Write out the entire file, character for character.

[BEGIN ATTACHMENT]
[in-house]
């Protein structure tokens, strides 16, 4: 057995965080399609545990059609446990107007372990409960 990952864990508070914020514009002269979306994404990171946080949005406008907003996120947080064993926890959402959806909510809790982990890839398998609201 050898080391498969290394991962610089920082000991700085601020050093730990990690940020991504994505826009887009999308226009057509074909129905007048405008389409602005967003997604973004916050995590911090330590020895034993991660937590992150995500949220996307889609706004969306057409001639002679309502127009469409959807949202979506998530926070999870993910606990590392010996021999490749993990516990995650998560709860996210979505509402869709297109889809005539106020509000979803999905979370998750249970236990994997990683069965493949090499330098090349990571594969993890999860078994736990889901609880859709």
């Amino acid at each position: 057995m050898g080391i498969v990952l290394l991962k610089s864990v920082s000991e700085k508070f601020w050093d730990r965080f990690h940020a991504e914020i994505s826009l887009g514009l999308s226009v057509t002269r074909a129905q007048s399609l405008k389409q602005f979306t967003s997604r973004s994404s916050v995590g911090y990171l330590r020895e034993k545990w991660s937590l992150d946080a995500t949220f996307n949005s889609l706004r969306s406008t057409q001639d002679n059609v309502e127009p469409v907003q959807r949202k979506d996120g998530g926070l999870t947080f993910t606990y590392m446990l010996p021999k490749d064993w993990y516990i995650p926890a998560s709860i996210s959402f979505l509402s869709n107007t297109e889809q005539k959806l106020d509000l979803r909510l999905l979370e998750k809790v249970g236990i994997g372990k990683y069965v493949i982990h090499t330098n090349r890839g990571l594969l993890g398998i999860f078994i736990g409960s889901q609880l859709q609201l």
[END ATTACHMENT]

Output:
[in-house]
């Protein structure tokens, strides 16, 4: 057995965080399609545990059609446990107007372990409960 990952864990508070914020514009002269979306994404990171946080949005406008907003996120947080064993926890959402959806909510809790982990890839398998609201 050898080391498969290394991962610089920082000991700085601020050093730990990690940020991504994505826009887009999308226009057509074909129905007048405008389409602005967003997604973004916050995590911090330590020895034993991660937590992150995500949220996307889609706004969306057409001639002679309502127009469409959807949202979506998530926070999870993910606990590392010996021999490749993990516990995650998560709860996210979505509402869709297109889809005539106020509000979803999905979370998750249970236990994997990683069965493949090499330098090349990571594969993890999860078994736990889901609880859709």
């Amino acid at each position: 057995m050898g080391i498969v990952l290394l991962k610089s864990v920082s000991e700085k508070f601020w050093d730990r965080f990690h940020a991504e914020i994505s826009l887009g514009l999308s226009v057509t002269r074909a129905q007048s399609l405008k389409q602005f979306t967003s997604r973004s994404s916050v995590g911090y990171l330590r020895e034993k545990w991660s937590l992150d946080a995500t949220f996307n949005s889609l706004r969306s406008t057409q001639d002679n059609v309502e127009p469409v907003q959807r949202k979506d996120g998530g926070l999870t947080f993910t606990y590392m446990l010996p021999k490749d064993w993990y516990i995650p926890a998560s709860i996210s959402f979505l509402s869709n107007t297109e889809q005539k959806l106020d509000l979803r909510l999905l979370e998750k809790v249970g236990i994997g372990k990683y069965v493949i982990h090499t330098n090349r890839g990571l594969l993890g398998i999860f078994i736990g409960s889901q609880l859709q609201l």